Claussen, who shot his wife, "for fun,'
as he said, and first pleaded guilty tr
the charge of murder, who changed his
idea and Interposed insanity as his de
fense, was found guilty of murder ir
the first degree today with the penaltj
fixed at imprisonment for life. Five
* Jermans on the jury saved the life oi
their fellow countryman. To securt
a verdict the compromise of life im
prisonment was agreed upon aftel
twenty-four hours of deliberation. Tlv
insanity plea was not considered by th'
A Big Judgment
WASH INGTON, April 9.-The sub-corn
mittee of the committee on ways ail'
means, which lias been conducting an in
vestigation into ihe results of the reoen
reciprocity policy of the government, ha:
agreed to report to the full committee ai
a substitute for tlie large number of meas
urns that have been proposed iv oongreSl
during this session relating to reeiprbeit;
and retaliation, a hiil which was offered bj
Mr. Hopkins in the house today. The bil
comprises live sections unCer the captioi
of "A bill to Increase and equalize tin
trade of the United States with foreign na
tions hy the negotiation of reciprocal com
merefal arrangements." It differs materi
ally from the old reciprocity provision o
the McKinley act. in that it does not offei
lower rates than those now established ti
nations entering upon the agreements, bu
simply relieves them from ihe imposltioi
of additional duties.
Senator HIH Talks
NEW YORK, April 9—The Advertise]
tomorrow will say: Senator David H
Hill arrived In town last night from Wash
Inartou. Mr. Hill talked freely on variom
subjects, hut he would not say whethei
lie Would he a candidate for the pfesl
"There is nothing the statement that
am to take charge of the Democratic cam
palgn in New York state," said he.
The senator then turned to'the Raliw
"The Raines law is absolutely intolerable
People have been talking about taking th<
saloons out of polities. Why, this hi I
hands them over absolutely to one party.
The Executive Committee Looking lor Dona,
tions ot White, Yellow and Lavender
Flowers — Keen Interest Among the
S.oenlah Cabslleros
That the young men of Los Angeles
are taking an interest in the Fiesta and
have a pride in Its success was shown
yesterday by the receipt of the follow
ing letter:
The Commercial Course company of
the Los Angeles high school Is now or
ganized and awaits your orders. The
company is composed as follows: Cap
tain. Daniel McDonald; first lieuten
ant, Ray Stone; second iieutenant, Er
vin McMillan; first sergeant. Monroe
Coulee; second sergeant. Harry Frick;
privates. Bakman. Clark, Dakin. Doug
las. Fuller, Gibbs, Howard, Morgan,
McDonald, Nolan. Russell, Stanley,
Schram, Sweesy, Sharp, White. Yorba,
Thomas, Parks, Reardon, Hagan, Van
Home, Brown and Gillette. The com
pany respectfully asks that it be as
signed a favorable position, that they
may have sufficient space for dlstplay
drills, and they assure you that every
endeavor will be made to make the af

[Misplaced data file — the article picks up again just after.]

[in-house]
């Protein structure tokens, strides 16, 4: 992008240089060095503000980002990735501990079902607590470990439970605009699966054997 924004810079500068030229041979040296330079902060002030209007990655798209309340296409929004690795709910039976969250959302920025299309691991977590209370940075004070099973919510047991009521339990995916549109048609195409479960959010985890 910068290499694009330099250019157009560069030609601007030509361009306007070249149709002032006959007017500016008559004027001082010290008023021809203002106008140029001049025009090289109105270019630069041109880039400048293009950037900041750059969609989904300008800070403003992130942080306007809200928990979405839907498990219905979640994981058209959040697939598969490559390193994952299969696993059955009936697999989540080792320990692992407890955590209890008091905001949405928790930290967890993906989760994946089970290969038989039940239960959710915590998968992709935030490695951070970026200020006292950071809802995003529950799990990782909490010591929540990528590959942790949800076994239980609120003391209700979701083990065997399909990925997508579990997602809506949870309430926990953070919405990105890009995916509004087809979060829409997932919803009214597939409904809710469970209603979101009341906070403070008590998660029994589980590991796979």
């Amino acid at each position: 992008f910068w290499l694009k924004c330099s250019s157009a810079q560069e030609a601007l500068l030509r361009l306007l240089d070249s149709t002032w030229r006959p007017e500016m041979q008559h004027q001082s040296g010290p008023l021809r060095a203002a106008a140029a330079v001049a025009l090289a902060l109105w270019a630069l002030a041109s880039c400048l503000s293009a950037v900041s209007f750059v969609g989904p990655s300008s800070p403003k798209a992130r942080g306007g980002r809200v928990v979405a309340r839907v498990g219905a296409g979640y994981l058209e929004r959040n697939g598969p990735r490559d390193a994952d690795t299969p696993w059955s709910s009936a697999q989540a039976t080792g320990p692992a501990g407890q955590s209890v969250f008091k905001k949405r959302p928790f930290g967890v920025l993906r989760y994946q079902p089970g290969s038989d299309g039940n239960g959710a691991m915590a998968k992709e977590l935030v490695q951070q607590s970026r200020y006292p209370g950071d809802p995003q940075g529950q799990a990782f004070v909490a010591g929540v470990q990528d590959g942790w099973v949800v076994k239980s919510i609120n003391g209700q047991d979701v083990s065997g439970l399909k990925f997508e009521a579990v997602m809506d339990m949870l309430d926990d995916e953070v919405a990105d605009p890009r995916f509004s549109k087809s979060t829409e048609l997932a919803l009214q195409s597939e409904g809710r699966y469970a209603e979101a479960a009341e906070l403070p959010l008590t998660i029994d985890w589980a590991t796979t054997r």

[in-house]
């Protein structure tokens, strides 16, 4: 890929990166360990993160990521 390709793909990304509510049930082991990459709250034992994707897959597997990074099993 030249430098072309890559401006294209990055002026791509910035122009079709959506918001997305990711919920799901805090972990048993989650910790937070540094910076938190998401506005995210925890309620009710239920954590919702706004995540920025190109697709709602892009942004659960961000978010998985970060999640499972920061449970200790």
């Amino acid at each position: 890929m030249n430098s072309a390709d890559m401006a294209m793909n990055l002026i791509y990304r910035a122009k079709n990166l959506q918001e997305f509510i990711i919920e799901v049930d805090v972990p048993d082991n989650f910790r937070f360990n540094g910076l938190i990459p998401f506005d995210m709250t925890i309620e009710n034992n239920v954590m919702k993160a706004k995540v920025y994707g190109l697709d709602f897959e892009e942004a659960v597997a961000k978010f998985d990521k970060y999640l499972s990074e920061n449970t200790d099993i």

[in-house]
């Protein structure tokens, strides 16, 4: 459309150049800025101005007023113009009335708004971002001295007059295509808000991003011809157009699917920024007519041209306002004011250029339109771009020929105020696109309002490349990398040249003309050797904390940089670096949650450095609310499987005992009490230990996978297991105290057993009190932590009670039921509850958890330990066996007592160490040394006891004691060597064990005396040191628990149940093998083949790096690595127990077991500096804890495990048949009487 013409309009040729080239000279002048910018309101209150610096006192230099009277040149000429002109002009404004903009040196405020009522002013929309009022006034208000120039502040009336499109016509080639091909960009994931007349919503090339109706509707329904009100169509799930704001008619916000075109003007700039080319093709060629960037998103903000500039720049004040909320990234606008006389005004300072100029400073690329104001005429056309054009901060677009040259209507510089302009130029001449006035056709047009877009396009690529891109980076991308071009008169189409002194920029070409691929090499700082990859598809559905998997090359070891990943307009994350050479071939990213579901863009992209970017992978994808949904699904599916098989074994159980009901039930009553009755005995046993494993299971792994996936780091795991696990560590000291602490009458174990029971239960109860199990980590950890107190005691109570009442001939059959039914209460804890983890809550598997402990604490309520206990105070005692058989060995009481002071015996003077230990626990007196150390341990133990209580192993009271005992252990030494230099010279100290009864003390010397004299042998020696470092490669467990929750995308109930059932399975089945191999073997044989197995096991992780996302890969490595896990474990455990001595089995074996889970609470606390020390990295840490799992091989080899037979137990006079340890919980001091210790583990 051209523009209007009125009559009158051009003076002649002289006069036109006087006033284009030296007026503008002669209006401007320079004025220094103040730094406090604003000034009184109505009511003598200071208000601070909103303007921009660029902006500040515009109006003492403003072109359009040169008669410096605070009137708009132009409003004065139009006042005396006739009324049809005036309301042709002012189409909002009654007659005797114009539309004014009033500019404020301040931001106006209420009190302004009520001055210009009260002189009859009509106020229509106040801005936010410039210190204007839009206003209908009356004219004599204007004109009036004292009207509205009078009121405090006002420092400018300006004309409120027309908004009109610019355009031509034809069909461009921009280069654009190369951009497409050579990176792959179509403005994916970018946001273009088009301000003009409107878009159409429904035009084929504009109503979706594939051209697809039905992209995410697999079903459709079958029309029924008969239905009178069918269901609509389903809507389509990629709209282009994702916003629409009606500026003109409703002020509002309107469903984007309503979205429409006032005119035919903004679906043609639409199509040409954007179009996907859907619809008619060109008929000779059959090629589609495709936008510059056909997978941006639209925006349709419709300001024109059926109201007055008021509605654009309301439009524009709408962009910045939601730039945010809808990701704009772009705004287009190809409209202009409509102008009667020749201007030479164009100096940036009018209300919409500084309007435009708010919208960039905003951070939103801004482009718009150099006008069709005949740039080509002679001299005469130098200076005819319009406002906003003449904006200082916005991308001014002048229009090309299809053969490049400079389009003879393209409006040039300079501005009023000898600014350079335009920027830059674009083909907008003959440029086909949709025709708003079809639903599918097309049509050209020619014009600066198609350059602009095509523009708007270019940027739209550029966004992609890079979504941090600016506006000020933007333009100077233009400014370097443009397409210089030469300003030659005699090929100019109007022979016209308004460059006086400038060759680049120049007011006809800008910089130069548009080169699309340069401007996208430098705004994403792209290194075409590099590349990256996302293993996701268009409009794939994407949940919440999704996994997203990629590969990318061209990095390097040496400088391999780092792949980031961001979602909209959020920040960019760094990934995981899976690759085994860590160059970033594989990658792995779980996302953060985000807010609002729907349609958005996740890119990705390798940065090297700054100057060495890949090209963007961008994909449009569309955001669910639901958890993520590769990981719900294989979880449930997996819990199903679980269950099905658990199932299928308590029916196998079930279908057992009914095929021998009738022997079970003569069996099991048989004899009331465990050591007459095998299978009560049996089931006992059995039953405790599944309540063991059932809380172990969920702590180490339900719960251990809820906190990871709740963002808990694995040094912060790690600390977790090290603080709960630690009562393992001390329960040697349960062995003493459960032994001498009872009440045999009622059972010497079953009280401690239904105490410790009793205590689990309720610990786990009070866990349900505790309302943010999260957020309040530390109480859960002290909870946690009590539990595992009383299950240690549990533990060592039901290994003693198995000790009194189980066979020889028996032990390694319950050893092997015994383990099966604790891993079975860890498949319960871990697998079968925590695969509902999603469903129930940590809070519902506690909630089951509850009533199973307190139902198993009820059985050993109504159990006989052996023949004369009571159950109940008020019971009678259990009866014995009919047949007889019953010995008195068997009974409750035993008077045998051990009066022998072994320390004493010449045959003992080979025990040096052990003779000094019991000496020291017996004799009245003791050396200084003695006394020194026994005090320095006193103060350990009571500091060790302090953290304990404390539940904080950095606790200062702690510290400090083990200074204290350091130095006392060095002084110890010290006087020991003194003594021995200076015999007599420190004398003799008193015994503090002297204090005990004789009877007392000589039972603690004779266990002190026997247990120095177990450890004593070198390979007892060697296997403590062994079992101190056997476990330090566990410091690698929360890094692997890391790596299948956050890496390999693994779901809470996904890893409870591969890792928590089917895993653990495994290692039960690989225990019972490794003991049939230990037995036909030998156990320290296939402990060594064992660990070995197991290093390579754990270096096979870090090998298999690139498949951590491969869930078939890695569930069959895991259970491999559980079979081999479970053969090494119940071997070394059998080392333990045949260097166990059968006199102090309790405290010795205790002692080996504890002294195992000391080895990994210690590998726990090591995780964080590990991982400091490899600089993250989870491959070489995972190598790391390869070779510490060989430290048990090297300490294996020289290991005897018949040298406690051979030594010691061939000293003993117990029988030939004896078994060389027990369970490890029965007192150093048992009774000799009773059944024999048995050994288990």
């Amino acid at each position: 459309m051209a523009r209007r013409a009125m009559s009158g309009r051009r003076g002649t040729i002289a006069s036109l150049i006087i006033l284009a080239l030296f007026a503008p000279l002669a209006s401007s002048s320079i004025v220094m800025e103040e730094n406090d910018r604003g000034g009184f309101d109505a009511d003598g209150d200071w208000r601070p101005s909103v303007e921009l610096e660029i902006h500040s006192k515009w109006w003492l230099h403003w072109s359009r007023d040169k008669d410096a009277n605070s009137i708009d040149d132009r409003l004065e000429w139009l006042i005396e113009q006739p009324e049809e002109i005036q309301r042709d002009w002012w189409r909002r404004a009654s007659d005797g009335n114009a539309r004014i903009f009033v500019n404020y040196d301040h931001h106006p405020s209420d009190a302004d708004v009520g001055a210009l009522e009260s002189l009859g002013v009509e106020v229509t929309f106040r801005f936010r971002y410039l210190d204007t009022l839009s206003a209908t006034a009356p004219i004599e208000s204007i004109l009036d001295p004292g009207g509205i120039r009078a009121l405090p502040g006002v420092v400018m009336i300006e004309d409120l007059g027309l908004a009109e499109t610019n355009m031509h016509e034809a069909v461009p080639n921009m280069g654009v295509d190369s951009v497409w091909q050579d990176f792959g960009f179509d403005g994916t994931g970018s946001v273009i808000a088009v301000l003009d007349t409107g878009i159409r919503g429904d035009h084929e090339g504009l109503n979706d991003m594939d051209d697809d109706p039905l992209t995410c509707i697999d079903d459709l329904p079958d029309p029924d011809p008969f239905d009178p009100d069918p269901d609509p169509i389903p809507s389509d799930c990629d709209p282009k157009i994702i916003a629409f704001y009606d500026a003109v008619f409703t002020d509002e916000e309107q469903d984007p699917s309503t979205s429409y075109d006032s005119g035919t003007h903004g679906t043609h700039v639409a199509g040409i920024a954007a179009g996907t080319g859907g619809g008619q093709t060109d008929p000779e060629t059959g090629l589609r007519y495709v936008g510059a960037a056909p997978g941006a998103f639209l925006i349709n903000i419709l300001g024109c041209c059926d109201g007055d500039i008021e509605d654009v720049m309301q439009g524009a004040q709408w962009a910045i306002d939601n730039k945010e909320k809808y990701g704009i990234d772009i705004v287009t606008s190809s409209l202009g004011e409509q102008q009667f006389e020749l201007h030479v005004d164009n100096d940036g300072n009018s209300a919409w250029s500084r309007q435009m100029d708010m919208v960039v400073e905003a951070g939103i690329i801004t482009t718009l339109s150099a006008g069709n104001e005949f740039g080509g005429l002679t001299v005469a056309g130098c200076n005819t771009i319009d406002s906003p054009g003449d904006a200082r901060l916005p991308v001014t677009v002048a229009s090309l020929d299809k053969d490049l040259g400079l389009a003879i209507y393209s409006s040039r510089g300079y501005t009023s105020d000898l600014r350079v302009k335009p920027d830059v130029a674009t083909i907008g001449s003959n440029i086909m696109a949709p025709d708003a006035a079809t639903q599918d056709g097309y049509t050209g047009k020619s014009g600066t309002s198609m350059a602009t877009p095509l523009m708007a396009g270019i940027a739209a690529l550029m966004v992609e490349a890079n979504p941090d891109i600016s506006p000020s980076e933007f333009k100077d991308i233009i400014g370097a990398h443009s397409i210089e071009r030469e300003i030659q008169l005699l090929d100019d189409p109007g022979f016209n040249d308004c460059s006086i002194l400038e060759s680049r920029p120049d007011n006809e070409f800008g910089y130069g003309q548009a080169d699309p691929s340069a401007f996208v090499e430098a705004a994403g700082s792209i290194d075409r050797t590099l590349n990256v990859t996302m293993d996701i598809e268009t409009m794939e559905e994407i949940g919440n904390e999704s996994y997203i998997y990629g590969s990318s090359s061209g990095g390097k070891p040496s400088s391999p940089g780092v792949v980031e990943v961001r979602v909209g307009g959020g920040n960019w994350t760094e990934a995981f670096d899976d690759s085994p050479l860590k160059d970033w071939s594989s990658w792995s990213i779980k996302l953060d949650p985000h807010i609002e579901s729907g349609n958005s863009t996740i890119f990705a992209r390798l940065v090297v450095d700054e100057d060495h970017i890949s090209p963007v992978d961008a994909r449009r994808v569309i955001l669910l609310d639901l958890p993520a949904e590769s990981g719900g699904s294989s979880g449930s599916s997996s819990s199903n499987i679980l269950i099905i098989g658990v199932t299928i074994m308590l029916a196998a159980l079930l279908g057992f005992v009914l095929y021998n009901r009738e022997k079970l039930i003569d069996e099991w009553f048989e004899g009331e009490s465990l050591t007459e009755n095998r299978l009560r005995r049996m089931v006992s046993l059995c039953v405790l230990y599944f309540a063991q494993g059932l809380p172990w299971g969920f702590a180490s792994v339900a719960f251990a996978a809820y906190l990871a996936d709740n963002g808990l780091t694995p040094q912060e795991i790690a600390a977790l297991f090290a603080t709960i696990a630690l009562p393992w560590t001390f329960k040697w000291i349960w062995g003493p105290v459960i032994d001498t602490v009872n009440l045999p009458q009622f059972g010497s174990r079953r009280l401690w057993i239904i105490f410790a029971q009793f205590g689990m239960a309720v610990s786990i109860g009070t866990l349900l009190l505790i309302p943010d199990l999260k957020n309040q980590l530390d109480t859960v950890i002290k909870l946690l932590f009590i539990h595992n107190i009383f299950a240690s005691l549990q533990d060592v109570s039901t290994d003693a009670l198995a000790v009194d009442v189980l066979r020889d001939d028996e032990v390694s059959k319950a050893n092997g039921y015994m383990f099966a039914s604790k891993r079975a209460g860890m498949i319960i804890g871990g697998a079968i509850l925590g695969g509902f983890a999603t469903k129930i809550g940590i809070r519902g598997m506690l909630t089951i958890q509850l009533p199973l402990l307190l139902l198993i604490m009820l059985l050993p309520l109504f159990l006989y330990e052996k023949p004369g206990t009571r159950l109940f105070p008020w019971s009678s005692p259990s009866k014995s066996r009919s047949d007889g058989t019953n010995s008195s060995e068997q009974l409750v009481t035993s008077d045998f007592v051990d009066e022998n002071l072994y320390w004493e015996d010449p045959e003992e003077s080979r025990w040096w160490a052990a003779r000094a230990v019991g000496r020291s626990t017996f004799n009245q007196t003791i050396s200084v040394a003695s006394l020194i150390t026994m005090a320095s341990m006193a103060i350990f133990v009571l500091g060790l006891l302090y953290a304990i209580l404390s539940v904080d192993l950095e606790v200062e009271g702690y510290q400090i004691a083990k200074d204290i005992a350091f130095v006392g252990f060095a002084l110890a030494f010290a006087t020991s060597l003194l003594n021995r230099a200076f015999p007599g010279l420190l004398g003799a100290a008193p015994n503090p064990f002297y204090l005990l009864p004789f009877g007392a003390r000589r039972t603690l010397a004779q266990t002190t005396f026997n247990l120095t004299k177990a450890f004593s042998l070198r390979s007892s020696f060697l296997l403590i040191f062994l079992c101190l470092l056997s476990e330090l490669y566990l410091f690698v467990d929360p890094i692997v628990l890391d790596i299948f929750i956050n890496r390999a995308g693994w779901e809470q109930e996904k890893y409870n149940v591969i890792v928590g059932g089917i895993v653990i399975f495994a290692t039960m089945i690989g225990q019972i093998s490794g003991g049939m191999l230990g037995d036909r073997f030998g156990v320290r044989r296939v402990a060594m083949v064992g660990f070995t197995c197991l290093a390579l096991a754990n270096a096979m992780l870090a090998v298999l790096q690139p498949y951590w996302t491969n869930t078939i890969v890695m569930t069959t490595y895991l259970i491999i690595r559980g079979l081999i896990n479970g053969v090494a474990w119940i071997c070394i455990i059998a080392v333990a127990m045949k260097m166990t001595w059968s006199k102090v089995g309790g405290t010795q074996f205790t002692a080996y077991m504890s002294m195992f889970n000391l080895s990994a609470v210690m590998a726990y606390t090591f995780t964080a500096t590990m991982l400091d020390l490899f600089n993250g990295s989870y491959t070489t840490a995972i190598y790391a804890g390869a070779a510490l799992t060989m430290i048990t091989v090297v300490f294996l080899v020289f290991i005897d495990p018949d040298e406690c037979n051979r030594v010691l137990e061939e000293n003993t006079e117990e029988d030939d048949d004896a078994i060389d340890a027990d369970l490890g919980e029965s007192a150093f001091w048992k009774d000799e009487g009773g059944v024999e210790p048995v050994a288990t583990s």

fair a credit to your procession on
AVednesday. April 22nd. The uniform
of the company is marine blue witla or
ange trimmings, sailor pattern, imiiea
tive of the commercial and productive
importance of Southern California,."
Tlie foregoing letter was signed hy
Milton Carlson, organizter.
Secretary of Agriculture Hoke Smith
has expressed his regrets in a letter to
President Francis that he is unable to
be present during the Fiesta and thank
ing the commitee for its kind invita
The executive oommltce strongly
urges donations net white, yellow and
lavender (lowers ajid ferns and smilax
for the use of the floral que ?n's throne
and carriage and the carriages nf her
majesty's juvenile court. It is hoped
that tlie people will respond liberally
in this respect as it :1s the desiro to sur
round the youthful monarch and her
bonrt -with the most exquisite and art
istic floral decorations. The donations
are to be delivered at. Washington gar
dens ort Friday. Apia 24th.
Onl. .X. F. Figueroa. cnmmiinder of the
■Spanish Oabailerns. has reported to the
itxecuiive committee that the keenest
i,iter est is being manifested among the
b »st horsatnen of Southern Calif Praia
regarding the cavalcade of Claballieros.
He has secured over 60 of the must ex
pert horsemen, who will appetur in the
parade astride of the finest and host
steed's of Southern California. The
caballeros will be one of the most strik
ing and daring features of the parade
and will receive the admiration of the
public. The ladles are as enthusiastic
in this respect as the members of tl'e
sterner sex and several young ladiev!
have expressed a desire to join the cav
alcade. The ladles will also be dressed
in correct Spanish costume. Those who
wish to join the cahalleros are request
ed to leave their Address with President
Francis at the chamber of commerce.
Naval Appropriations
The senate comnritete on appropria
tion today reported the naval appropri
ation bill" The principal amendments
are as follows: For tosting the methods
of throwing high explosives from guns
on board ships with ordinary velocity,
$500,000; purchase of additional land ad
joining the naval station at Port Royal.
S. C. $5000: paving streets at Annapolis
academy. $13,000; also provision direct
ing the board of visitors to the academy
to examine and report upon the desira
* It Pays to Trade on Spring Street | /
S et urn a few '" \
Why Don't You y _
Buy Your Shoes of Us?
We stand back of every pair we sell. Neither you, nor we, nor anyone else
but the maker knows just what's in a shoe, but when you see the name of